Archive for July, 2010

Yuuguu: Now part of Powwownow

Friday, July 30th, 2010

Now that the ink has finally dried in various lawyers’ offices, we have some proper news to report today. So much so that I feel like donning a mac and trilby, and standing outside in the Manchester rain with a stick mic to say it. That’s probably just me being a dramatic wannabee reporter. Or Columbo. I’m not sure which.

Anyway.

The news: we have some new owners


We all think this is actually rather splendid news. From a strategic, CEO viewpoint our top-man Anish Kapoor says it like this:

profile_anish

We’re excited to be joining the PowWowNow team. Both companies want the same thing, which is to turn the idea of working together without travel into a practical reality. During our talks, it was clear that we could build on each other’s strengths – and create a truly ‘first choice’ service for web conferencing, collaboration and unified communications. We’re already pretty excited about our initial ideas, and really looking forward to the future.

Which about sums it up. Although I have to say Anish doesn’t normally talk quite as formally when he’s not being badgered into doing Press Releases. He’s from Manchester, and would much rather just get stuff done than flannel the press. But I digress.

As a development team, we had a great night out with Powwownow’s management team in Manchester recently. True enough, we all seem to see things in a pretty similar light. Powwownow have been working hard to make teleconferencing something that becomes a ‘no brainer’ – professional, cheap, no barriers to setting up. And to make it like this for the one person company or multinational alike. Similarly, we’ve spent our time at Yuuguu doing the exact same thing. We want to make it a ‘no brainer’ for people to get their hands dirty on each others’ computers from anywhere across the globe.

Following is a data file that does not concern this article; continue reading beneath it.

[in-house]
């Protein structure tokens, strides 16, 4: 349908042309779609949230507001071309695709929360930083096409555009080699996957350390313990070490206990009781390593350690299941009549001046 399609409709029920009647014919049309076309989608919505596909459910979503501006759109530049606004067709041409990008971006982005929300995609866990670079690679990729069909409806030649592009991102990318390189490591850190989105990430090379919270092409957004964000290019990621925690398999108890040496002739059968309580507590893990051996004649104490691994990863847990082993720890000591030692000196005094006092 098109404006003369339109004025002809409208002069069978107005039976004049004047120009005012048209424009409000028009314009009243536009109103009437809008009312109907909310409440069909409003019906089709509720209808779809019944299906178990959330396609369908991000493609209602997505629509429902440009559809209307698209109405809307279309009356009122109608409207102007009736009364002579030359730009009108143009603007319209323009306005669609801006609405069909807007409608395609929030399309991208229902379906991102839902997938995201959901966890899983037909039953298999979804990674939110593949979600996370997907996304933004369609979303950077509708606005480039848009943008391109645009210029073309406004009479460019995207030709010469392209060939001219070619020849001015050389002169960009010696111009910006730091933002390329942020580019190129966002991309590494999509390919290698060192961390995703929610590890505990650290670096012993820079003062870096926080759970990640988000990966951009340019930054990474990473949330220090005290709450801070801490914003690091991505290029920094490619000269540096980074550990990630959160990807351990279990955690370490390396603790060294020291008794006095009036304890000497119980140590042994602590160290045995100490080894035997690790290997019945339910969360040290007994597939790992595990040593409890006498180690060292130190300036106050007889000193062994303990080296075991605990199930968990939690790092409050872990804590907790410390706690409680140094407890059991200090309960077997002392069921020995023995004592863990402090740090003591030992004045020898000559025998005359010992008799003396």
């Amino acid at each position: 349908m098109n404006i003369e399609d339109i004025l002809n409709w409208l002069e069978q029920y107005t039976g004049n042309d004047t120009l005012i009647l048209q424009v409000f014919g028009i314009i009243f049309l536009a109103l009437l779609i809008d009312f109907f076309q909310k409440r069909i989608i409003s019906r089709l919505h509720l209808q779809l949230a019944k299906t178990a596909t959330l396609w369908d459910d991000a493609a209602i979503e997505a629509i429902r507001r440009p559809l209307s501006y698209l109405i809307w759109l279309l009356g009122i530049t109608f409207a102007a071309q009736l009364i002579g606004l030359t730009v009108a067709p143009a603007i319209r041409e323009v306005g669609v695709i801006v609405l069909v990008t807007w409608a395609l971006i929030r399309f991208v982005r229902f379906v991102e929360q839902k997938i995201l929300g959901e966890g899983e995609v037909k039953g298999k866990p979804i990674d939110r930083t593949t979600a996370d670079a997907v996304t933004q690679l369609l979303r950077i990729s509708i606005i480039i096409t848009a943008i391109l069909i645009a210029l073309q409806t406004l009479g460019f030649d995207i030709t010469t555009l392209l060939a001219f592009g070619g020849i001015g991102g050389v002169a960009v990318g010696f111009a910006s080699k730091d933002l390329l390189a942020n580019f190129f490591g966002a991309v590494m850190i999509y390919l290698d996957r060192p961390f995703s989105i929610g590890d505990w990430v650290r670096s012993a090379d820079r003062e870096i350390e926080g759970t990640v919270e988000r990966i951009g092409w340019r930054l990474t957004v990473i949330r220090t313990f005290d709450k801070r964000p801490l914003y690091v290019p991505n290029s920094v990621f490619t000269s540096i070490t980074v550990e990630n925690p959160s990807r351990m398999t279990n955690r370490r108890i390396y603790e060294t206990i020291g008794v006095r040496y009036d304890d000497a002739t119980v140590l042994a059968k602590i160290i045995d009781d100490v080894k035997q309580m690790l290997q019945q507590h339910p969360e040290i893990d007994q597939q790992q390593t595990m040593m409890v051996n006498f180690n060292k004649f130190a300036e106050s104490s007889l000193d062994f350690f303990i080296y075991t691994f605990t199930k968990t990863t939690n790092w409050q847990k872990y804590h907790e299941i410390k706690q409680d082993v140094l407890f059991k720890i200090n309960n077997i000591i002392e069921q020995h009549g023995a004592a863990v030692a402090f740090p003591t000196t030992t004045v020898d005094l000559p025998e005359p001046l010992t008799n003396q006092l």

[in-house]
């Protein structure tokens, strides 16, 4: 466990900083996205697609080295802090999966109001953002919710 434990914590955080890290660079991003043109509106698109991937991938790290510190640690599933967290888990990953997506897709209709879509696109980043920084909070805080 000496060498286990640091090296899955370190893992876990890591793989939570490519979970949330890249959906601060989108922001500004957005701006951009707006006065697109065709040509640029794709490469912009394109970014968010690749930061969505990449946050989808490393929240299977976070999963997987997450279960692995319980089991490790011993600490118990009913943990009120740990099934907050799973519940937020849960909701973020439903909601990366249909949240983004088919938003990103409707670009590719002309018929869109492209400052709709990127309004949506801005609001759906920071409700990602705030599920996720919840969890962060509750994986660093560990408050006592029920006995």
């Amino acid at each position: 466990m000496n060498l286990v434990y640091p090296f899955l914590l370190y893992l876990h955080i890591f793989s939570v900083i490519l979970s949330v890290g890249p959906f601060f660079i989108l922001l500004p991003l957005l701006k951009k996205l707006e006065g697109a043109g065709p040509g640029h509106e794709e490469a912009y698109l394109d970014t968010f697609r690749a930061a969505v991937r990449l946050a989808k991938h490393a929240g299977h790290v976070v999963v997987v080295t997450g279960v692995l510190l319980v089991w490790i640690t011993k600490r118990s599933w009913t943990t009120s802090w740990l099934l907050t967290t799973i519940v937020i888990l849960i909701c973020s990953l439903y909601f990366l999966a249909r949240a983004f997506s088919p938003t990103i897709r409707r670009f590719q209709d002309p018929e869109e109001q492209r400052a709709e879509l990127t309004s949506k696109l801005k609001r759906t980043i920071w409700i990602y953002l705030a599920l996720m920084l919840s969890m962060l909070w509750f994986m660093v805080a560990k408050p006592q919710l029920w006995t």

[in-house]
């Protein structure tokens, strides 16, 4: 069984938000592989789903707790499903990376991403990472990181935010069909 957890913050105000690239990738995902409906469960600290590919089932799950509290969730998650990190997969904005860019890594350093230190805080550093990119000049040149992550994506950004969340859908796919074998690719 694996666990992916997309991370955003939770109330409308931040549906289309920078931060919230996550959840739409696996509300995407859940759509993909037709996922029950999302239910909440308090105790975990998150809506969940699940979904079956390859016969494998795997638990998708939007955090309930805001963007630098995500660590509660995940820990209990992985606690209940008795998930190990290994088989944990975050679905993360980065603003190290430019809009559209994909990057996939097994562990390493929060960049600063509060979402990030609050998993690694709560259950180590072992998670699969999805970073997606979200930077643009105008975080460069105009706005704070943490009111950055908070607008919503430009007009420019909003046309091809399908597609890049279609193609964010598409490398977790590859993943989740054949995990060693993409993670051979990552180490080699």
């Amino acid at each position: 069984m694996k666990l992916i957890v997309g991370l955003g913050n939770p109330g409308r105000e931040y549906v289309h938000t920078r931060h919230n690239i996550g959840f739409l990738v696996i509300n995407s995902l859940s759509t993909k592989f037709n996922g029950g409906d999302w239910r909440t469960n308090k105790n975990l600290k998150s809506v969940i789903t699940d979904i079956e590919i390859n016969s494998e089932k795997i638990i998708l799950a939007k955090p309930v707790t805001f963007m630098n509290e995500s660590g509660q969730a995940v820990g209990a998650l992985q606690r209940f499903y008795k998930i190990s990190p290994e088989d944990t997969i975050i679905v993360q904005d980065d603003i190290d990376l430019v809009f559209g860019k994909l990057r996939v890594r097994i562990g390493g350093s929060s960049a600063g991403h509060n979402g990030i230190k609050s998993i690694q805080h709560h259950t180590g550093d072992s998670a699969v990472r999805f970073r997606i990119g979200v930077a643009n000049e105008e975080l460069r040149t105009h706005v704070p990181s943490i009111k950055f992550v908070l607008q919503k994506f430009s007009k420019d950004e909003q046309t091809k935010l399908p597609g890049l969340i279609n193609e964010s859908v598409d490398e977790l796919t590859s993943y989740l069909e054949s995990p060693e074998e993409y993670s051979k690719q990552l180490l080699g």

Amongst other benefits, Powwownow will certainly bring a talented team of marketers to what we do. That really excited us as developers. Yes, you read that right ‘developers excited by marketing’. But we’ve thought for a while that whilst we work hard to make Yuuguu great, and our word-of-mouth marketing has been a tremendous success, it wouldn’t harm us to blow our own trumpet a little more.

So, a great ending to this week for all of us here at Yuuguu. I think we’ll be seeing some interesting innovations in the product pretty soon.

What would you like to see? Let us know at @yuuguu (or @almellor) on twitter, or on our forums

Good overview of Social Media tools

Friday, July 23rd, 2010

social-map-2010
This will be a useful tool for many of you, courtesy of Overdrive Interactive. Click the link to download two pdf files, which help to untangle the maze of Social Media tools on the web today.

Each pdf contains clickable links to all the sites for Social Media and Search Marketing that the authors felt were the most useful.


With an enormous number of tools out there, all with slightly different audiences, uses and – if you like – local customs, it can be difficult to get past the super-popular ones. We all know that we should tweet and facebook in business these days. But looking further afield has its advantages. Your specific business might well have ready-made groups of prospects, partners or co-workers elsewhere. It would be wise to introduce yourself!




Tip of the week: Break up long messages

Friday, July 9th, 2010